Health insurance is a competitive and volatile business, as some health systems that have entered the market have painfully discovered.
But they're making the leap because the payoff is often a bump in revenue at a time of slow growth for hospitals.
“In the next several years an increasing number of not-for-profit hospitals will enter the commercial health insurance business, looking to improve care management and gain market share,” said a report released last week from Moody's Investors Service.
And they're making the move even though it's straining their margins.
Moody's found that in 2014, not-for-profit hospitals with a health insurance business operated at noticeably lower operating cash flow margins, 3.7%, than similar health systems without insurance, 4.8%.
It's startup costs and short term losses that eat away at margins, the Moody's report said. “Hospital boards and management teams must carefully consider their appetite for lower margins in the near-term while pursuing long-term benefits.”
One benefit shows up in the median operating revenue for systems with insurance companies, which was $2.73 billion compared with $2.67 billion for those without insurers, the report said.
But that's only a benefit if the insurance operations remain profitable, and that requires expertise in underwriting and marketing, which health systems often lack, said Mark Pascaris, one of the Moody's analysts who authored the report.
“It's a completely different skill set running a hospital operation versus operating a health plan,” he added.
Some systems have hired insurance executives to help navigate their new space.
Still, even those with plans to expand broadly into health insurance, like Catholic Health Initiatives of Englewood, Colo., have hit speed bumps.
The system reported losses of $23.7 million on revenue of $377.6 million for its health plan for the fiscal year that ended June 30.
North Shore-LIJ Health System, based in Great Neck, N.Y., reported a loss of $12.4 million on its health insurance startup, CareConnect, during the first half of the year.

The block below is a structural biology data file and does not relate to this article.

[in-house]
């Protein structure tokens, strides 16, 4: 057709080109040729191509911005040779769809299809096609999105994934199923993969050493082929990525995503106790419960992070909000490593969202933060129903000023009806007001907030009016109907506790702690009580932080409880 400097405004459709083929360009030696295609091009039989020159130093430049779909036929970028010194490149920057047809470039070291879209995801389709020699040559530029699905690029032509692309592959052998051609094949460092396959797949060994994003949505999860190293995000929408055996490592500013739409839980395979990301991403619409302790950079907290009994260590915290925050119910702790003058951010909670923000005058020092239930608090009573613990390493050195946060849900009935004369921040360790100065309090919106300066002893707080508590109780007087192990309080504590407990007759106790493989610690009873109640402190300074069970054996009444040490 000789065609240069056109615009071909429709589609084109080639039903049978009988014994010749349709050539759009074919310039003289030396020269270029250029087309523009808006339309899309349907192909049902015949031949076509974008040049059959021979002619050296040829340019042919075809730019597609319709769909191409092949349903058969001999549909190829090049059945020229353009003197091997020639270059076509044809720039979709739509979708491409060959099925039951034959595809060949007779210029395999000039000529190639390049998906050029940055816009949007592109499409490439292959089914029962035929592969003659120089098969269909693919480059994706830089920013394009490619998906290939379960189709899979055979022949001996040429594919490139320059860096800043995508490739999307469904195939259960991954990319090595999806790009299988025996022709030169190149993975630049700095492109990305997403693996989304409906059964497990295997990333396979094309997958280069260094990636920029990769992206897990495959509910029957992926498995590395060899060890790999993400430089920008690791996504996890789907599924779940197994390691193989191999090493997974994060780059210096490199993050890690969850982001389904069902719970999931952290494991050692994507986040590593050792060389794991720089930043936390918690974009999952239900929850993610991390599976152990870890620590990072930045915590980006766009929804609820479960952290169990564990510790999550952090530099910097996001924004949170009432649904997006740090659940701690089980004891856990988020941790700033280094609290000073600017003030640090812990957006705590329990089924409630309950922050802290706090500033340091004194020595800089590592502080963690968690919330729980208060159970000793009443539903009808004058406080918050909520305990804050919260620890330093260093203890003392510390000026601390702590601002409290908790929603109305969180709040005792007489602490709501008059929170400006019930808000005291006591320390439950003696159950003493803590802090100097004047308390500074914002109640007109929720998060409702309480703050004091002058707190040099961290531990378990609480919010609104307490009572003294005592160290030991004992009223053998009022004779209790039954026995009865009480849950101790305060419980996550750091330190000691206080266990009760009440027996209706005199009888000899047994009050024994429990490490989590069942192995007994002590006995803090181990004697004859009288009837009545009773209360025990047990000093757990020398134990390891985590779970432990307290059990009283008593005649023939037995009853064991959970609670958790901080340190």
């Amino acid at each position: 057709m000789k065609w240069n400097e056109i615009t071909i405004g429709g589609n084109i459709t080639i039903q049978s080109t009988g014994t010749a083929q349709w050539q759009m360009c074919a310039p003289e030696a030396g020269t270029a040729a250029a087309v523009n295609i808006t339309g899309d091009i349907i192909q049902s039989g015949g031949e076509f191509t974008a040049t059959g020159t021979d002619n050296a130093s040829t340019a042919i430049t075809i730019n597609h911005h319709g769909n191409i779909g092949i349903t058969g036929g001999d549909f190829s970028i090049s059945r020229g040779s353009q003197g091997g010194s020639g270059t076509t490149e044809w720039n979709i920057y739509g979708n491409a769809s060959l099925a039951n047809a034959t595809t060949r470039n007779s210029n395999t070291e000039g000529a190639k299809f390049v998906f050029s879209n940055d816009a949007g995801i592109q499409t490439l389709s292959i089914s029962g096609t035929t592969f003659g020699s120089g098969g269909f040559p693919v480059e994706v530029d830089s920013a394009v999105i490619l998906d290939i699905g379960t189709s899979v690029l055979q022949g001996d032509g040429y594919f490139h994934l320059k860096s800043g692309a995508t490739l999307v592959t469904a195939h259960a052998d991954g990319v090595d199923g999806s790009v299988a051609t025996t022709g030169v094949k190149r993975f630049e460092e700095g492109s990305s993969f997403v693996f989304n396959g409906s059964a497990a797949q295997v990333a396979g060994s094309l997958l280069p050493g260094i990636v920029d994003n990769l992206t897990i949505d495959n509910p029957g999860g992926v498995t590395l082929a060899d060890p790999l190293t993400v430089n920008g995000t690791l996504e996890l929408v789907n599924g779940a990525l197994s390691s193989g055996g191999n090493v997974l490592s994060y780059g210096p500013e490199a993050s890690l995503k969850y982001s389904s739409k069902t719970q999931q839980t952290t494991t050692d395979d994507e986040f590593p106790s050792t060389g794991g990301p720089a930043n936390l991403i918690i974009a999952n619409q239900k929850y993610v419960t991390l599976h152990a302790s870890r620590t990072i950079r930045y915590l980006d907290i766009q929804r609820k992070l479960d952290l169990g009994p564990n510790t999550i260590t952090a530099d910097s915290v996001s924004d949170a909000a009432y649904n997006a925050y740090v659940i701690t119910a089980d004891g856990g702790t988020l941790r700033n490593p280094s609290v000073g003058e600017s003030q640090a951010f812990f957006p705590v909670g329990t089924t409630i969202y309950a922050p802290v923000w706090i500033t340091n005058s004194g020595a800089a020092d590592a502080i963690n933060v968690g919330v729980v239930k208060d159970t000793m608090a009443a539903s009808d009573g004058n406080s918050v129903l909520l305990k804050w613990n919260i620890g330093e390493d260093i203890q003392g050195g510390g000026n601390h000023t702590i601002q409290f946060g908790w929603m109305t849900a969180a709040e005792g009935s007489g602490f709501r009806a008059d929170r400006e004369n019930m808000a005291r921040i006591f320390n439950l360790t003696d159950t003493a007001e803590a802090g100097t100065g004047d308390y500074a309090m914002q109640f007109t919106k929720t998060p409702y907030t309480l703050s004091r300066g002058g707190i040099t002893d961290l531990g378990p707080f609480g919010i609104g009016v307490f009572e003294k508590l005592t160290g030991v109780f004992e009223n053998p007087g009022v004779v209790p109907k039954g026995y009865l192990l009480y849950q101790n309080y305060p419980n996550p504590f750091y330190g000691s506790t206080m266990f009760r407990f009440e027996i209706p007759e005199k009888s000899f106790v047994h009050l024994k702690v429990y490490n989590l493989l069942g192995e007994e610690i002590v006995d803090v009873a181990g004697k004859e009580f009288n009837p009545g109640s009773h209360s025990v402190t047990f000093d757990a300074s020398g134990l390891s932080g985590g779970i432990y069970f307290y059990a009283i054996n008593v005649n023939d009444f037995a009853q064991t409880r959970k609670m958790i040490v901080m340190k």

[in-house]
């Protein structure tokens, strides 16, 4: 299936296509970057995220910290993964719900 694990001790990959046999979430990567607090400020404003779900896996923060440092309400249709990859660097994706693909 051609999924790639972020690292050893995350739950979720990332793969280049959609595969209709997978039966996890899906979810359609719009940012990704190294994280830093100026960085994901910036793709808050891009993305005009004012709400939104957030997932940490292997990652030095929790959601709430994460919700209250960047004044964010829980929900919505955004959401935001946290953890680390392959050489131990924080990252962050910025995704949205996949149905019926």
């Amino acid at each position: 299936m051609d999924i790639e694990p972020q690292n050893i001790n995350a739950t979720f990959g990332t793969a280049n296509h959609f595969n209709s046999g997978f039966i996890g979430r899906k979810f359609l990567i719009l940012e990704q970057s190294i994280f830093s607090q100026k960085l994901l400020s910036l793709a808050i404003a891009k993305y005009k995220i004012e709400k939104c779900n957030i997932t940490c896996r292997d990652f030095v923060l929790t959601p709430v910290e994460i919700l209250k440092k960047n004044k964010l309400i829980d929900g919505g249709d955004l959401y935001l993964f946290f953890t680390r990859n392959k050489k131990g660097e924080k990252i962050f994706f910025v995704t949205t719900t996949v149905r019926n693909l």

Its revenue, however, tripled during that time to $95.3 million.
Ascension, the largest U.S. not-for-profit health system, has publicly discussed a strategy to pursue large employers after acquiring a Michigan health plan this year.
Sutter Health, Sacramento, Calif., announced last week it was expanding its HMO into five additional California counties. The Sutter health plan was launched in January 2014.
But many health systems that opened health plans in the 1990s saw losses and closed or sold the insurance business.
Piedmont WellStar HealthPlans this week announced plans to exit Medicare Advantage next year, citing “premium deficiencies,” in a statement.
Piedmont Healthcare and WellStar Health System, which also sold employer health plans, had 12,000 enrolled in the Medicare managed-care plan. They will work with enrollees to find new options during open enrollment next month.
Piedmont and WellStar officials declined interview requests, but told providers that the plan failed to win enough business and generate enough revenue to be sustainable, Georgia Health News reported.
The system-owned plan is not the only insurer to drop Medicare Advantage, others have done so or scaled back benefits because of rate cuts, Modern Healthcare reported in August.